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JUNE 2024 SUCCULENT SUBSCRIPTION BOX CARE GUIDE

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SUCCULENT SUBSCRIPTION BOX CARE GUIDE

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Our June box featuring Aeonium Kiwi Haworthii, Haworthia Cymbiformis Var. Obtusa, Crassula Brevifolia, Haworthia Coarctata and Tillandsia juncea.

 

1. Aeonium Kiwi Haworthii

 Aeonium Kiwi - This listing is for a Aeonium Kiwi in a 2 inch or 4 inch size. Some have branches with cute little babies. They vary in color depending on their location in our greenhouse. Some will be more yellow, some greener.

 Aeonium Percarneum (Aeonium "Kiwi") is a drought tolerant succulent with branches of variegated, pointed leaves. Its leaves can have up to 4 colors when grown in ideal condition: green, yellow, white, and red. It grows up to 8 inches and produces bell-shaped flowers in winter. It goes dormant in the summer and grows best in cool shade/ winter time.

 Please be aware that Aeonium bruises easily, so the plant may have some little brown marks on their leaves when they arrive due to the transit. It's completely normal and will no absolutely no harm to the health of the plant.

 Full Sun, Partial Sun.

 Porous and well-drained sandy soil.

 In winter, water thoroughly when soil is dry to the touch, then let drain completely. Avoid letting water sit for too long in the soil to prevent rot and fungal diseases. Reduce watering to a minimum in summer when the plant goes dormant.

 You can propagate Aeonium Kiwi from leaf cuttings taken when the plant is in its active period.

 Generally non-toxic to humans and animals

 

2. Haworthia Cymbiformis Var. Obtusa

 Haworthia Cymbiformis Var. Obtusa is one of the innumerable morphological forms of the very variable Haworthia cymbiformis characterized by denser rosettes up to 6 inches (15 cm) in diameter, forming round clumps. It has peculiar bright green leaves that looks like molded glass. Thay are succulent, soft, very juicy, obovate with entire margins, and leaf-tips are rather obtuse or rounded.

 White to very pale pink flowers with brownish-green veins are borne on a 8 inches (20 cm) tall inflorescence.

 Light Shade.

 Use a cactus mix or very fast-draining potting soil mixed with sand.

 Average Water Needs, Water regularly, do not overwater.

 

3. Crassula Brevifolia

 Crassula Brevifolia, native to South Africa, has thick, fleshy, triangulated green leaves with a rough, fuzzy texture borne on woody branches.

 It grows small shrubs of up to 20 inches (50 cm) tall. The leaves will get a red-brown margin in full sun.

 Pale pink flower clusters bloom in early fall.

 All of the plants may be shipped bare root.

 Full Sun, Sun to Partial Shade, Light Shade.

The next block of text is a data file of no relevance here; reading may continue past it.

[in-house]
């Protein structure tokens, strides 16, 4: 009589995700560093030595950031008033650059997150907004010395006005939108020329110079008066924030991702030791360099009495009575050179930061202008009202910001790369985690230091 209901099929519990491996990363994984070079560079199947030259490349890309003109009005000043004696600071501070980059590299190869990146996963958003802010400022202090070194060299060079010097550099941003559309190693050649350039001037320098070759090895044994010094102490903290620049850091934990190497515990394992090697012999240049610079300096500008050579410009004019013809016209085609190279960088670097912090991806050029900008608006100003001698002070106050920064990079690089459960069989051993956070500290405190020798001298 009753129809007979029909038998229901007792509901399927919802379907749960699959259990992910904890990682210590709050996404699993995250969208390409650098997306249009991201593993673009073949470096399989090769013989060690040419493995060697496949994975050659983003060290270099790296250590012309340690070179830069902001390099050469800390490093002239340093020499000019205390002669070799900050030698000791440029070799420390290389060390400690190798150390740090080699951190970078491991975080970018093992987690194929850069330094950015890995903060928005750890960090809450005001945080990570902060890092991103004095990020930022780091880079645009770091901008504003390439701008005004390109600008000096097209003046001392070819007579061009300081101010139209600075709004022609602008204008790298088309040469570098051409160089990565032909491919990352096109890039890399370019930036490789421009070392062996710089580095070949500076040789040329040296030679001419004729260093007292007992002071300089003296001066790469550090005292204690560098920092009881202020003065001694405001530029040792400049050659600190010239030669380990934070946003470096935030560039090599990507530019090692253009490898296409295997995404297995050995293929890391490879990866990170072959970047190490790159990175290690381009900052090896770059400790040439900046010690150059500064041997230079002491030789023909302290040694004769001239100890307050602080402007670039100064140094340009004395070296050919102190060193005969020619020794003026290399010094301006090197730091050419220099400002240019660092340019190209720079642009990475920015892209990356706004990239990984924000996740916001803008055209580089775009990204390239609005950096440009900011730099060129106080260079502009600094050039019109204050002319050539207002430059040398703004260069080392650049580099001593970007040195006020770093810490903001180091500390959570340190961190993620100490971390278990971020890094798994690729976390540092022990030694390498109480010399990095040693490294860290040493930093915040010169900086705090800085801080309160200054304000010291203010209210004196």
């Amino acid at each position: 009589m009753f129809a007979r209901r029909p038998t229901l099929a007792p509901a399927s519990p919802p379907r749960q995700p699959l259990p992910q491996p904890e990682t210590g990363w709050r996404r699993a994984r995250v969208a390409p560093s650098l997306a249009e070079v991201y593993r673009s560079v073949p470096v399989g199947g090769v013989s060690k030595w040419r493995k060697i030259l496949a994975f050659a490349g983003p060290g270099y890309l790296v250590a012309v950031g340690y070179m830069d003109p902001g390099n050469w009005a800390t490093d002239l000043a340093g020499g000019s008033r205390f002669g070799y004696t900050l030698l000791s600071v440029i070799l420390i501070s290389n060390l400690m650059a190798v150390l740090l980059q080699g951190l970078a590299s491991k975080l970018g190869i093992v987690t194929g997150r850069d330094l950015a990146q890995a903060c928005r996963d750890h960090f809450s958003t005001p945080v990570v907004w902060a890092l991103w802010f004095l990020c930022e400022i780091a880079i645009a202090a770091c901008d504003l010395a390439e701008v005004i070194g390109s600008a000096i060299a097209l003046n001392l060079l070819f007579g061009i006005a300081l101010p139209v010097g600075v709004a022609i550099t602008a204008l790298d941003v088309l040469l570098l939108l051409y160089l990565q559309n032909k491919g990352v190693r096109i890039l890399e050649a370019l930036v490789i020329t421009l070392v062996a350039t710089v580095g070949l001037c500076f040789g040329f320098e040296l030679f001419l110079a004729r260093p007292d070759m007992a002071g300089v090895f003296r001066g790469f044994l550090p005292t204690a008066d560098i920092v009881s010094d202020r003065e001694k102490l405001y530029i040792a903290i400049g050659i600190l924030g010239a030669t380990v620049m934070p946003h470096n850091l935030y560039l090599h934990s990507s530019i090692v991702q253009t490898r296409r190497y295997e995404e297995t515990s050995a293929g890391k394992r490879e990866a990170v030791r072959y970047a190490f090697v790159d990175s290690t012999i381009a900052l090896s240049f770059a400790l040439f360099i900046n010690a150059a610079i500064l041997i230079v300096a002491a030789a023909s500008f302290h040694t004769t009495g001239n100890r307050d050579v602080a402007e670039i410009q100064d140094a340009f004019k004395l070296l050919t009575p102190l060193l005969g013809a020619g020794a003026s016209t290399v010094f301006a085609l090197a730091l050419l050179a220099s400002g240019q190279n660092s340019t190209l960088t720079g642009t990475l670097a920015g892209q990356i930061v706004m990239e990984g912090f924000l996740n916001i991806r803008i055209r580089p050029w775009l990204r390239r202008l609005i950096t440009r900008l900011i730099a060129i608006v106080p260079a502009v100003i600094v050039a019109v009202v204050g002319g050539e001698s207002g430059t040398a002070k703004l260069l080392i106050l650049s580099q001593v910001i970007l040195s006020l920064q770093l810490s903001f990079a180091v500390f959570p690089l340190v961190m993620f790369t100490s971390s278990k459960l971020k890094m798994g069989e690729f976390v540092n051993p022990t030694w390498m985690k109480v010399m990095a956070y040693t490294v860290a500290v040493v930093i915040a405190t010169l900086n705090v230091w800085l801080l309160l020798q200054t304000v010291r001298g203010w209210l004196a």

Water thoroughly when soil is dry to the touch, then let drain completely. Avoid letting water sit for too long in the soil to prevent rot and fungal diseases.

 Porous and well-drained. Optimal pH is around 6.0 (slightly acidic).

 Average summer temperatures from 65ºF/18ºC to 70ºF/21ºC are ideal. In winter, it can survive temperatures as low as 50ºF/10ºC.

 Feed with a controlled-release fertilizer at the beginning of the growing season.

 You can propagate Crassula Brevifolia by division, offsets or leaf cuttings. The easiest way is to propagate from a single leaf: put the leaf in a succulent or cacti mix, then cover until it sprouts.

 

4. Haworthia Coarctata

 Haworthia Coarctata is one of the most striking Haworthia with narrow pointy leaves marked with bumpy, raised white spotty bands.

 The tightly packed leaves are arranged in a spiral pattern, forming columnar rosettes up to 8 inches tall. Haworthia Coarctata produces offsets freely to form a mat.

 In spring, the mature rosettes produce white flowers on thin, long stems.

 Bright light, but not direct sunlight.

 Use a cactus mix or very fast-draining potting soil mixed with sand.

 Water deeply when soil is dry and let water drain out completely.

 

5. Tillandsia Juncea

 Tillandsia Juncea, native to American Southern states, Latin America and Antilles, is a drought tolerant and easy to grow air plant. It has long dark grassy-green needle-like leaves and a brown base. Juncea plants sometimes might have a brick red hue as well.

 Bright indirect sunlight.

 No soil is needed. Sand, sea glass, rocks, pebbles & bark chip can be used instead of soil.

 Frequent misting several times a week is necessary. Tillandsia Juncea will also benefit from a soaking bath every week. Give it a little shake off afterwards to make sure water doesn't collect in the bottom leaves to prevent root.

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